If considering an MBO, it is important to identify key individuals and communicate with them about the possibility of them taking over at some stage.  There will be tax consequences for all the parties and it is important that advice and clearances are sought at an early stage.

MLP will be publishing a series of blogs on MBOs in the coming months. 

  • Employee Ownership Trust (EOT)

Under an EOT, the controlling interest of the company is held in trust for the benefit of all the employees.  All employees have a stake in the business, so it is thought to drive positive behaviours in employees and help a business thrive.  Many refer to this option as the ‘John Lewis model’.

An EOT can be a practical solution if a third party purchaser cannot be found or an MBO is not a viable option.  It is a tax free option for the disposing shareholder as it is treated as a no gain/no loss disposal.  The Trust can make an income tax free bonus to all employees on an annual basis.

To get the CGT exemption, the company must be a trading company and the EOT for all eligible employees.  There is a ‘controlling interest’ requirement so more than 50% of the shares and voting rights must be held by the Trust.  Smaller businesses may not meet the criteria as the ratio of participators benefitting from the exemption on sale to the number of employees participating must not exceed 40%

Practical considerations will include: How will the consideration be funded? Who is leading/driving the business? How flexible is it to sell in the future? Can managers be better incentivised with minority shareholdings, EMI schemes or similar?

Please refer to our Guide to Employee Ownership, which is available upon request.


Covid Regulations for businesses mean that you may be required to continue supplying such goods or services – even if your customer cannot pay you.  The detrimental impact is clear. We explore what you can and should do now to help protect yourself.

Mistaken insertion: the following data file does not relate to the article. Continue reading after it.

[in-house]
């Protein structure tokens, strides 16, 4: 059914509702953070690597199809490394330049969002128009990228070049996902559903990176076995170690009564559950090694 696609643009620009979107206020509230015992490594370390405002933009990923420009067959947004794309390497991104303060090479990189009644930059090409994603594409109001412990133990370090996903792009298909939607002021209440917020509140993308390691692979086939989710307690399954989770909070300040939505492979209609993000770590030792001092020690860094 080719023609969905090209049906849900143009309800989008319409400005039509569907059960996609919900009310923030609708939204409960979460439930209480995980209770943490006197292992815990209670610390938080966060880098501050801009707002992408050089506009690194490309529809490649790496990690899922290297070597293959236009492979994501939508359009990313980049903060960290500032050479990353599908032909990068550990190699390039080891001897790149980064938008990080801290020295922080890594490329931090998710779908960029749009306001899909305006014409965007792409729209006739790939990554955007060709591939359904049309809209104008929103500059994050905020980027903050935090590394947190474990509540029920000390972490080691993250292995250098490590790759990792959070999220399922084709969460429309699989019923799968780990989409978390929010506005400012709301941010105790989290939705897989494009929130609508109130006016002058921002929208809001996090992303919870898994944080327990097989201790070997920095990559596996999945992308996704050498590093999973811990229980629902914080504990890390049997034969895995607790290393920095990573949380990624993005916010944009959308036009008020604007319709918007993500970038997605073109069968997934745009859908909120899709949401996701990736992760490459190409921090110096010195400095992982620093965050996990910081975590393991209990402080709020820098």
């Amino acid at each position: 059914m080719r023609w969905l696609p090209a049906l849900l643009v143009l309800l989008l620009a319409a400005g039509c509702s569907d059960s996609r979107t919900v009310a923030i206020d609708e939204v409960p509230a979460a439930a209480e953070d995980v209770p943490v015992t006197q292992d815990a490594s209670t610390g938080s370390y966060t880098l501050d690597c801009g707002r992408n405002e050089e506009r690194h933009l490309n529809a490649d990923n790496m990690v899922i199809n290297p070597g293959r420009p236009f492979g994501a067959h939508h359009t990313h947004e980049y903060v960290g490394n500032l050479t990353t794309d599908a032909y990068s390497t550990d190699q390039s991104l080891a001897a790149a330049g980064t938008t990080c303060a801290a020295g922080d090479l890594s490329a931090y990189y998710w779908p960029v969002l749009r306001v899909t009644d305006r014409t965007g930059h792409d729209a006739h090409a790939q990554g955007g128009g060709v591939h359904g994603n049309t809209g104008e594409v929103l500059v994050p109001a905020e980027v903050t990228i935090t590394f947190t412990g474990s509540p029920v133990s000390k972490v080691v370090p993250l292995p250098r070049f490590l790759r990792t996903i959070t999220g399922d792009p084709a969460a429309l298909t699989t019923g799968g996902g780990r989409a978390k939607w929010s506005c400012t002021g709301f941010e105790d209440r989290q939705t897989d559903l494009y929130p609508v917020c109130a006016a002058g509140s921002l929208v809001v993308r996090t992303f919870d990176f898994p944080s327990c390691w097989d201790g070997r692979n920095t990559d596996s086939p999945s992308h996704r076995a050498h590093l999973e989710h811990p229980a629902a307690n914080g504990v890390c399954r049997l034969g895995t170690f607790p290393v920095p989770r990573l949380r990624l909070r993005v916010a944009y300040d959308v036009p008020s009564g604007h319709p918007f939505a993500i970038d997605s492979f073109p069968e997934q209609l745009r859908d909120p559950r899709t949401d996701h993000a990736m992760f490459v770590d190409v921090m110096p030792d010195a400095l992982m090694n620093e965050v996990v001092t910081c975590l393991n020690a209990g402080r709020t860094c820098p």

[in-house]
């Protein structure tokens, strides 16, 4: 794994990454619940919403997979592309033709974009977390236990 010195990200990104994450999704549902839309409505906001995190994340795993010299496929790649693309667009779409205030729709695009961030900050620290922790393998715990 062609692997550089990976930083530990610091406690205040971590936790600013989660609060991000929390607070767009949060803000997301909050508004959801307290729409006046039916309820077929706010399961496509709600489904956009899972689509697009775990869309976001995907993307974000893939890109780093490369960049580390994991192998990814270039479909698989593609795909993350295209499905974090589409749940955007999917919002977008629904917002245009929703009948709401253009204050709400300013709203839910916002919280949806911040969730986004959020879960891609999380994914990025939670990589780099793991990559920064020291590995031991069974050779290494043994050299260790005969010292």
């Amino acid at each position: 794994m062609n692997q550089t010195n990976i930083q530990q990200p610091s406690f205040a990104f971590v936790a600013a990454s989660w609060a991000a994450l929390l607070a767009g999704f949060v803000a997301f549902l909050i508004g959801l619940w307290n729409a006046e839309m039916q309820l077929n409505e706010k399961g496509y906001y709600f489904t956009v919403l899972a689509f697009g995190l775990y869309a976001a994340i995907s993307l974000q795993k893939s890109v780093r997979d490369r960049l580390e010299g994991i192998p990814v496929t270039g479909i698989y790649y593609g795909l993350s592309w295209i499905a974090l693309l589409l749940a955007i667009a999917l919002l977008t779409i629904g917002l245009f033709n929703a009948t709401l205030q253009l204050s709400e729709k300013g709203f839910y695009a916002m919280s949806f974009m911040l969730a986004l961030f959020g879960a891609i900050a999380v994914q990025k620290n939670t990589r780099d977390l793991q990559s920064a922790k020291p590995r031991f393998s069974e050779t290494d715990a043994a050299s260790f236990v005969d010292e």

In our recent blog on trading terms we set out aspects you should consider to determine if your terms and conditions are fit for purpose. We will now consider, specifically, your rights as a supplier if your customer cannot pay or enters insolvency, which many of our clients are currently having to deal with as a result of Covid-19.

The Corporate Insolvency and Governance Act 2020 (CIGA) was introduced in June 2020, as a direct result of Covid-19 and the impact it is having on all types of businesses sectors. One of the effects of CIGA is that it amends the existing termination provisions in the Insolvency Act 1986.

These ‘customer friendly’ amends provide that where a company has entered certain insolvency procedures, such as administration, liquidation, and restructuring procedures, their supplier of goods or services will no longer be able to rely on contractual terms to terminate the contract. Before CIGA, such restrictions only applied to so called ‘essential’ supplies such as utilities, telecoms, and IT. Now however, these restrictions apply to all suppliers of goods and services.

You may therefore be required to continue supplying such goods or services – notwithstanding your customer’s inability to pay you. This is clearly detrimental to you as a business, who no doubt, will too be facing the harsh impacts of Covid-19.

Small company exception

Note that CIGA will not apply to you if your company is considered to be a ‘small’ company. To qualify as a ‘small’ company under CIGA, two of the following conditions in your most recent financial year must be met:

  1. your turnover must not be greater than £10.2 million;
  2. your balance sheet total must not be greater than £5.1 million; and
  3. you must not employ more than 50 employees.


If you are a supplier with customers who are at risk of becoming insolvent due to Covid-19, your options for terminating the supply of goods in the event that one of your customers becomes insolvent are now more restricted as a result of CIGA.

We recommend that you review your terms and consider how protected you actually are in the event that one or more of your customers faces difficulty; in these trying times, this is a possibility – so you should be prepared. You may want to consider amending your terms of business in one or more of the following ways:

  1. Adding a clause which allows you to recover goods if your customer is unable to pay for them (known as a retention of title clause). This would of course need to be incorporated in a separate clause from anything insolvency related, which as stated, might be ineffective under CIGA. There is a chance that the courts may find a clause of this kind to be ineffective amidst Covid-19 – therefore we will not actually know the position until the courts have had to consider it.